In Part 1 of our set visit for Disney’s The Chronicles of Narnia: Prince Caspian, we gave an overview of our visit to the sets and exterior locations in and around Prague, briefly mentioning a few of the people we spoke to. We also ran a brief interview with the film’s director Andrew Adamson, who was very busy trying to make the “Narnia” sequel even bigger than the previous hit movie.
Adamson clearly couldn’t take on such an enormous task without a support team, and he brought back many of those who helped make “The Lion, The Witch and The Wardrobe” such a rich visual experience.
On Day 1 of our visit to Barrandov Studios, we spoke with production designer Roger Ford while standing inside the enormous castle courtyard set, which he claimed to be one of the largest builds of his career.
On our second day at the Usti location, we ran into Richard Taylor and his family who were visiting the sets for the first time. Taylor had remained in New Zealand for the second movie where he was supervising the building of the miniatures, and he took a bit of time off from his family vacation to speak to us.
The film’s star creature performer Shane Rangi prides himself on never having played any character who looked like himself, but some might find the burly actor to be as cuddly as some of the furry characters he plays. For the sequel, he’s been given a lot more roles, not only the head minotaur Asterius, but he also dons a furry suit to represent a bear, a werewolf, Aslan himself and various other creatures, many of which will eventually be replaced by CG creatures. Although we would never insult Rangi by comparing his role to that of Ahmed Best, the actor who played the physical version of Jar Jar Binks on set, we were glad to spend some time talking to him about what he does.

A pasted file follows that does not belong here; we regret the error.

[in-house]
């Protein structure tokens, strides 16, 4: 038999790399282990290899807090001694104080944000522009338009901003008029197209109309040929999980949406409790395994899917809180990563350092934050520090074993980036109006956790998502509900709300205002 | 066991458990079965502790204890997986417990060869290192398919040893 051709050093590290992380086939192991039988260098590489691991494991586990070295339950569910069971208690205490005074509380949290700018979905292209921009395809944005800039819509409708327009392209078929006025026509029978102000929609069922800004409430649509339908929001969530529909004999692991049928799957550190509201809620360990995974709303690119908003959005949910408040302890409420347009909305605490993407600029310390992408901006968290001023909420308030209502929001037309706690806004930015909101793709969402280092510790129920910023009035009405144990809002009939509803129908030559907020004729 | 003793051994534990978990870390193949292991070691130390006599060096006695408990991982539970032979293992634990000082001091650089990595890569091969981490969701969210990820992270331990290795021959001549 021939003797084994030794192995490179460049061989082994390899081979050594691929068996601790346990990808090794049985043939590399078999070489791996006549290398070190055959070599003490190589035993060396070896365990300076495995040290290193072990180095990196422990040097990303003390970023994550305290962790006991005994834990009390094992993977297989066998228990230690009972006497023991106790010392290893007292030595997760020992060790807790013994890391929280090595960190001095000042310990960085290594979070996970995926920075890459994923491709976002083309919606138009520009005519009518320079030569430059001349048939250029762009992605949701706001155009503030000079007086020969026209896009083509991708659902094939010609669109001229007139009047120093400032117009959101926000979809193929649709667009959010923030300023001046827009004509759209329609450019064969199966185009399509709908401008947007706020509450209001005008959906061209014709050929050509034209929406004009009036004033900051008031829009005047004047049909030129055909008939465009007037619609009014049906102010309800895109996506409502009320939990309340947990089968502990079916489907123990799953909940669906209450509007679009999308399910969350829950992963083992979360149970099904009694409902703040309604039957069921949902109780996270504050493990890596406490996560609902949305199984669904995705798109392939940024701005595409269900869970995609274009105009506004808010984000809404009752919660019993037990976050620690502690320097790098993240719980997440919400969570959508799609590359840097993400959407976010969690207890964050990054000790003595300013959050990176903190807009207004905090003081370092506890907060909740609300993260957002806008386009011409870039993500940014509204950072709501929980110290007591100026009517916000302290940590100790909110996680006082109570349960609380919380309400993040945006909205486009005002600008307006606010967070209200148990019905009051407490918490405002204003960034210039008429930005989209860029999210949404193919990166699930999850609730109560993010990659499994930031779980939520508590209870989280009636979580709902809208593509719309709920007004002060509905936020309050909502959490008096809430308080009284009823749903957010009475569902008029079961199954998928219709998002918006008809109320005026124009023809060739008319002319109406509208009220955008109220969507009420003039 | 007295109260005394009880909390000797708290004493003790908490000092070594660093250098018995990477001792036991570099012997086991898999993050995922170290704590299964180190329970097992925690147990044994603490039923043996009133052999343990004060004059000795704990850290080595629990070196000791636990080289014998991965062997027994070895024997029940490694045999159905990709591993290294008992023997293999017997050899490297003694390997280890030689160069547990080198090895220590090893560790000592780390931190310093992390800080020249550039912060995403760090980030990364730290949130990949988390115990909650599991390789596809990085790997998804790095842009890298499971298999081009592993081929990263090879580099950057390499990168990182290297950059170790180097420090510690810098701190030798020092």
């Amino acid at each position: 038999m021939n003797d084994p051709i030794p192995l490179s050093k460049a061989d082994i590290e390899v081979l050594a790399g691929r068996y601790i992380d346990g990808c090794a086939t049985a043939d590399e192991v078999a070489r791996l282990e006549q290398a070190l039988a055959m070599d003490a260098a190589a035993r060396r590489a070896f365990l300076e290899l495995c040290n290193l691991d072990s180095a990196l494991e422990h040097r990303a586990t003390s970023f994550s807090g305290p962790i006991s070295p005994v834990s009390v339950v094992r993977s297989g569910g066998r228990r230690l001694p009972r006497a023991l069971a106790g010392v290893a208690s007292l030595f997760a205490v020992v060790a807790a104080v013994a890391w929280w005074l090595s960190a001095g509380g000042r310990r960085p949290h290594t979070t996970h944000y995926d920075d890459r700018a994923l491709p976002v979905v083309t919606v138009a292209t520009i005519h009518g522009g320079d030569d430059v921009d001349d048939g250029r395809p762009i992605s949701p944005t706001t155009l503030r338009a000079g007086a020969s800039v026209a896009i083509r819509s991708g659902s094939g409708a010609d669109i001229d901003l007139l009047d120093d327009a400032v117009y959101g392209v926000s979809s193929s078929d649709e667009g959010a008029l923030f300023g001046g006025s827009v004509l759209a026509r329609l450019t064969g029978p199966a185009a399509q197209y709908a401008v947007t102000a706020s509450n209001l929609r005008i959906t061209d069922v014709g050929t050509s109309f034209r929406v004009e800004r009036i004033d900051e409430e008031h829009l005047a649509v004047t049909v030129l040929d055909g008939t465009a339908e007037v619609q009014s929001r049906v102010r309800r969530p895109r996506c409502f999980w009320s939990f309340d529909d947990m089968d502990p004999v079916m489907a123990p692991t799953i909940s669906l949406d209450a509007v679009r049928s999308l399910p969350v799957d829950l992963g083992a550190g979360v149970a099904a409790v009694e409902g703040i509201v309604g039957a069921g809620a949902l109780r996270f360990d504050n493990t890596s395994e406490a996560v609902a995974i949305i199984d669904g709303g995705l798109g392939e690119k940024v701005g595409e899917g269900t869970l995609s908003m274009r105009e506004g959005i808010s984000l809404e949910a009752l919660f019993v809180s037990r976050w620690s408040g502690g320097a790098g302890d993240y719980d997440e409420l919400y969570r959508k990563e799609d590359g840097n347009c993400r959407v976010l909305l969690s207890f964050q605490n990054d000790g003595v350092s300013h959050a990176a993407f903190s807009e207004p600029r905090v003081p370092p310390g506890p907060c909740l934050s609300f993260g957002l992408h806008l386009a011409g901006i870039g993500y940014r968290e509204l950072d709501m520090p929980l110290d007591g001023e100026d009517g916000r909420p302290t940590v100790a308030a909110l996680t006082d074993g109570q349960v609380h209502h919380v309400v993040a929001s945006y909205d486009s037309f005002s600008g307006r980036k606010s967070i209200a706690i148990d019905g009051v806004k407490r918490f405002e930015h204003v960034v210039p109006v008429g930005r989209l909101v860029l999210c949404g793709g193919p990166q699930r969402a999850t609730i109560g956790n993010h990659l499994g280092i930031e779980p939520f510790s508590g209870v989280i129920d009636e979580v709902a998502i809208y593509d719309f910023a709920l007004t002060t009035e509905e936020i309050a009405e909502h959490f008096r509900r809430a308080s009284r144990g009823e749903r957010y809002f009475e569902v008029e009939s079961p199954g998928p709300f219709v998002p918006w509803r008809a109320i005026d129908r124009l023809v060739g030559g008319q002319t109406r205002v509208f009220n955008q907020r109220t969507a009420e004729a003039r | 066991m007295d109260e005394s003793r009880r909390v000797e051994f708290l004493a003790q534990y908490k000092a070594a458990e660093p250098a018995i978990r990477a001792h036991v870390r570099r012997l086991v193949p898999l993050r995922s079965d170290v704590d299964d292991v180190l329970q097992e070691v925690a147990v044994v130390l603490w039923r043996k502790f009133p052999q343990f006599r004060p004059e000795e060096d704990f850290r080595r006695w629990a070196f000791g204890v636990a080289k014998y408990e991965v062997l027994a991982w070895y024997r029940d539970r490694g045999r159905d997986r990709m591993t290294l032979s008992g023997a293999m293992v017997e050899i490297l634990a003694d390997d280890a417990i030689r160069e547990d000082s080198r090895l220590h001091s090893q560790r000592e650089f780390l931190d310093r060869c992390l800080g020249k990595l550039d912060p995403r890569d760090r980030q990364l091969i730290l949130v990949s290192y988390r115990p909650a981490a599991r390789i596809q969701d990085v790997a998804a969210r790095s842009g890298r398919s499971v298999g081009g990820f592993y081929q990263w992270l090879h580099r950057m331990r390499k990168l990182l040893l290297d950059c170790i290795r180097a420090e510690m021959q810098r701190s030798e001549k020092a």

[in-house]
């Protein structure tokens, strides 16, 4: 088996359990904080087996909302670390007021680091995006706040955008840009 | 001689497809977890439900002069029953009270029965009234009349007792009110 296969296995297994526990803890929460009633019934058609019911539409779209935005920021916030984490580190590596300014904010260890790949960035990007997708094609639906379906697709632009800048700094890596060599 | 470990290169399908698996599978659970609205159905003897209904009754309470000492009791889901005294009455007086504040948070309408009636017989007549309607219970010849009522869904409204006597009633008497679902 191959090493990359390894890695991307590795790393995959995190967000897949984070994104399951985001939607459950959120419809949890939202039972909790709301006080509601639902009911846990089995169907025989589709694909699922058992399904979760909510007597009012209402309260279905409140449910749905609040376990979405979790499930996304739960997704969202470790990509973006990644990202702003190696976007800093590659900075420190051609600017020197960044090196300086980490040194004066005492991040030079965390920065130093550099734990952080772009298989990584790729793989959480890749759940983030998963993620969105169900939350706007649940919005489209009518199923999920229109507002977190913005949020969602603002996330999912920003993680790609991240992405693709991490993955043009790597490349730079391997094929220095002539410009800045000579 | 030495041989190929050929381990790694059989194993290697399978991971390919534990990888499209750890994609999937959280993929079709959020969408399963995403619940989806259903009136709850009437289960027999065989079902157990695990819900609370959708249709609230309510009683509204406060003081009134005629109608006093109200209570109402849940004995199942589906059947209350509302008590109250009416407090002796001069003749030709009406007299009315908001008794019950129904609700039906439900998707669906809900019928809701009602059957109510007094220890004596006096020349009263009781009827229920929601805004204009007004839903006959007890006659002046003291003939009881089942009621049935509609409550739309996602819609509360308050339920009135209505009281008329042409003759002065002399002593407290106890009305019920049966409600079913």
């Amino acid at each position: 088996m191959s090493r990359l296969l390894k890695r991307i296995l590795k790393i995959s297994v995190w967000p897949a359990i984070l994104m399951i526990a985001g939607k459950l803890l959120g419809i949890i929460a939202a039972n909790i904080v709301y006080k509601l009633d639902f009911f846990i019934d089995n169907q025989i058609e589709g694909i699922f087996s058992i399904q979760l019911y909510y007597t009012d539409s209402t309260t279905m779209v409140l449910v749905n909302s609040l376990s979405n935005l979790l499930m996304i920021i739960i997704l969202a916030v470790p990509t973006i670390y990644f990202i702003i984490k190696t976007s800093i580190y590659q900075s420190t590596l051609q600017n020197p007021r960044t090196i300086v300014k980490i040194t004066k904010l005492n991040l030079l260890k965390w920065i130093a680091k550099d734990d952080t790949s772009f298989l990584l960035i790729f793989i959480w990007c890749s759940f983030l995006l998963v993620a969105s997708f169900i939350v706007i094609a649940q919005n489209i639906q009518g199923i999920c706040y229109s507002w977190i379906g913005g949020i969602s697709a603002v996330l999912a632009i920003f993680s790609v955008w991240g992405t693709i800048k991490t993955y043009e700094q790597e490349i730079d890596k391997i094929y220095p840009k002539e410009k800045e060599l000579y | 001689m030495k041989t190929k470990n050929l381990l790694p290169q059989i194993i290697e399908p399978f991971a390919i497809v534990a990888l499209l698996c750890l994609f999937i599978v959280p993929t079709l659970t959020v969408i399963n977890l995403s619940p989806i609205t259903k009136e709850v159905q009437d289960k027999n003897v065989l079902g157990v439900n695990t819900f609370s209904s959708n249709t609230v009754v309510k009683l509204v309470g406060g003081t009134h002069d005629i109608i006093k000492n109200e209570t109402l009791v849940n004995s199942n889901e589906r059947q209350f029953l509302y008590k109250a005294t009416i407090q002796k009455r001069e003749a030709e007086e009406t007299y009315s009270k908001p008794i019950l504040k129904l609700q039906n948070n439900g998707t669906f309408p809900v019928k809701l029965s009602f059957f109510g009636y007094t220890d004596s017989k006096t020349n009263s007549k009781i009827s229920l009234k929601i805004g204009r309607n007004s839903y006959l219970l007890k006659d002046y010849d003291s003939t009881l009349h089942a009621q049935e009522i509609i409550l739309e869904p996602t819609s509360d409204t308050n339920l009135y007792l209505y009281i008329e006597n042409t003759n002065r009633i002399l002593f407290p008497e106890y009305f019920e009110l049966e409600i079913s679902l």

Lastly, we were driven to Modranska Studios where one of the film’s two FX supervisors Dean Wright and the film’s Make-Up FX supervisor Howard Berger, both returning from the first movie and very tired after a long day, entertained us with their banter about how this movie would probably surpass the first movie in every way possible.
Together, these four interviews give one a very good idea of what to expect from “Prince Caspian,” so they should be of interest to fans of C. S. Lewis’ original books, fans of the first movie and movie buffs/hopeful filmmakers looking to learn more about the very intensive production that goes into blockbusters such as this one.
You can access all of our interviews by clicking on the appropriate links below:
The Chronicles of Narnia: Prince Caspian is scheduled to be released on May 16, 2008. Stay tuned for more interviews from the set, including some of the principle cast.